Mortgage Rates Rocket Back Above 5%, But Market ‘Stabilizing’

Mortgage Rates Rocket Back Above 5%, But Market ‘Stabilizing’

Melissa Dittmann Tracey


Mortgage Rates Rocket Back Above 5%, But Market ‘Stabilizing’

Though weekly changes in borrowing costs are volatile, housing activity is reaching more balanced levels—which is ultimately good for buyers, says Freddie Mac’s chief economist.

Home buyers are having difficulty gauging opportunities to save on a property purchase as mortgage rates become more volatile. The average for the 30-year fixed-rate mortgage swung above 5% again this week, clocking in at 5.22%, Freddie Mac reports. Last week, the average for the 30-year fixed-rate mortgage was 4.99%. However, rates may not go much higher: Lawrence Yun, chief economist for the National Association of REALTORS®, says falling inflation in July may suggest mortgage rates are topping out.

“Although rates continue to fluctuate, recent data suggest that the housing market is stabilizing as it transitions from the surge of activity during the pandemic to a more balanced market,” says Sam Khater, Freddie Mac’s chief economist. “Declines in purchase demand continue to diminish while supply remains fairly tight across most markets. The consequence is that house prices likely will continue to rise, but at a slower pace for the rest of the summer.”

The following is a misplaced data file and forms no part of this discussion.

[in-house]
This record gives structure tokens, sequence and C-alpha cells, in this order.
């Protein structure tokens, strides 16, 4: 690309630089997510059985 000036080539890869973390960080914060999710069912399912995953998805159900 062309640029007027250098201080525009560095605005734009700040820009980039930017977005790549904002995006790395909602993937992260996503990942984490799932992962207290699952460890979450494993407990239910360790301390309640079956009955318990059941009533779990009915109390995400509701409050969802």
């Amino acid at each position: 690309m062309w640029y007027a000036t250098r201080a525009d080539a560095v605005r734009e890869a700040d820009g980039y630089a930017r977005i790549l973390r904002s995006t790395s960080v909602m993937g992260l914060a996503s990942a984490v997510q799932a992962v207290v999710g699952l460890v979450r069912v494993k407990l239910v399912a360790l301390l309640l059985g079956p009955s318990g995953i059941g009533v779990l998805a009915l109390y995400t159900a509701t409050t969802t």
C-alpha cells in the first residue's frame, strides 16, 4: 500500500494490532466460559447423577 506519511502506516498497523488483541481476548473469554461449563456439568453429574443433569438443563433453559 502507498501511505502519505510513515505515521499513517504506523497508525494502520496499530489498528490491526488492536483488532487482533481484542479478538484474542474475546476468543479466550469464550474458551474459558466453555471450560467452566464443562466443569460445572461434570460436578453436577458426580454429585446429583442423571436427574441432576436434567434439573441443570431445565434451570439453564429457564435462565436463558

The National Association of REALTORS® reported this week that housing affordability decreased precipitously in the second quarter, driven by a sharp rise in rates and double-digit home price increases. The average monthly mortgage payment on a typical existing single-family home (assuming a 20% down payment) climbed to $1,841, marking an increase of $444 compared to the first quarter.

Households are spending 24.3% of their income on mortgage payments, up from 16.9% a year ago, according to NAR data. First-time home buyers are getting hit hardest, typically spending about 37% of their household income on mortgage payments. Most financial experts consider households to be cost-burdened when they spend more than 25% of their income on housing.

Freddie Mac reports the following national averages with mortgage rates for the week ending on Aug. 11:

  • 30-year fixed-rate mortgages: averaged 5.22%, with an average 0.7 point, rising from last week’s 4.99% average. Last year at this time, 30-year rates averaged 2.87%.
  • 15-year fixed-rate mortgages: averaged 4.59%, with an average 0.7 point, increasing from last week’s 4.26% average. A year ago, 15-year rates averaged 2.15%.
  • 5-year hybrid adjustable-rate mortgages: averaged 4.43%, with an average 0 point, increasing from last week’s 4.25% average. A year ago, 5-year ARMs averaged 2.44%.

Freddie Mac reports commitment rates along with average points to better reflect the total upfront cost of obtaining a mortgage.



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